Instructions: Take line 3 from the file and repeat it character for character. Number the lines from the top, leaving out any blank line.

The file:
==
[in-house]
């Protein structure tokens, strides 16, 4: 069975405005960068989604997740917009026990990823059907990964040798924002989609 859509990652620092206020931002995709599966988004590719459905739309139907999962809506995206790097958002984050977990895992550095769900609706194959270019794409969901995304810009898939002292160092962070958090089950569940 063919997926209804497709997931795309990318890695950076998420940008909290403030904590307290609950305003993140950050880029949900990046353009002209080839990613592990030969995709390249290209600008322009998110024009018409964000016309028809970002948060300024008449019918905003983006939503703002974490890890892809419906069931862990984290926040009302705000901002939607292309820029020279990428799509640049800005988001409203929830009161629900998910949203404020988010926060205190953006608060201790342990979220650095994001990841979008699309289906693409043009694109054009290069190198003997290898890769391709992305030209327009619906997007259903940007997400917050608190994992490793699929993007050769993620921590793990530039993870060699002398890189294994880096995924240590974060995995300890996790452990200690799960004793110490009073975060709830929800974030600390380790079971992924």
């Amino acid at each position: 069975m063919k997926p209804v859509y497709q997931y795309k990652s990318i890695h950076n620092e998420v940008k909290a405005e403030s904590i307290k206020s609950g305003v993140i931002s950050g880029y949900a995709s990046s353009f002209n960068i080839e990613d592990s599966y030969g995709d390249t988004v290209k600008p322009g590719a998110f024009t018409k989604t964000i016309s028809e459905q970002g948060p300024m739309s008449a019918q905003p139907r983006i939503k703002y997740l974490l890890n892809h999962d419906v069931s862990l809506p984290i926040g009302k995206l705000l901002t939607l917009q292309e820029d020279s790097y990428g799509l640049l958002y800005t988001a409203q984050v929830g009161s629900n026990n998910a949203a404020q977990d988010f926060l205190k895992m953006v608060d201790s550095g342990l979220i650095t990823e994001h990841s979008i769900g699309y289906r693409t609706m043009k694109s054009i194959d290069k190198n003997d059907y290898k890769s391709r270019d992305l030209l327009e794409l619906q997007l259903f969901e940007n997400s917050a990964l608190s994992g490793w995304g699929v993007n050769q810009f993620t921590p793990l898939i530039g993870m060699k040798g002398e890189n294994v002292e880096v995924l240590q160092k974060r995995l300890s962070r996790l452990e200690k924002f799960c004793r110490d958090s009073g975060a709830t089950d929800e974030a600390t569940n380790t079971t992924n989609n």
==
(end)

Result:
């Amino acid at each position: 069975m063919k997926p209804v859509y497709q997931y795309k990652s990318i890695h950076n620092e998420v940008k909290a405005e403030s904590i307290k206020s609950g305003v993140i931002s950050g880029y949900a995709s990046s353009f002209n960068i080839e990613d592990s599966y030969g995709d390249t988004v290209k600008p322009g590719a998110f024009t018409k989604t964000i016309s028809e459905q970002g948060p300024m739309s008449a019918q905003p139907r983006i939503k703002y997740l974490l890890n892809h999962d419906v069931s862990l809506p984290i926040g009302k995206l705000l901002t939607l917009q292309e820029d020279s790097y990428g799509l640049l958002y800005t988001a409203q984050v929830g009161s629900n026990n998910a949203a404020q977990d988010f926060l205190k895992m953006v608060d201790s550095g342990l979220i650095t990823e994001h990841s979008i769900g699309y289906r693409t609706m043009k694109s054009i194959d290069k190198n003997d059907y290898k890769s391709r270019d992305l030209l327009e794409l619906q997007l259903f969901e940007n997400s917050a990964l608190s994992g490793w995304g699929v993007n050769q810009f993620t921590p793990l898939i530039g993870m060699k040798g002398e890189n294994v002292e880096v995924l240590q160092k974060r995995l300890s962070r996790l452990e200690k924002f799960c004793r110490d958090s009073g975060a709830t089950d929800e974030a600390t569940n380790t079971t992924n989609n």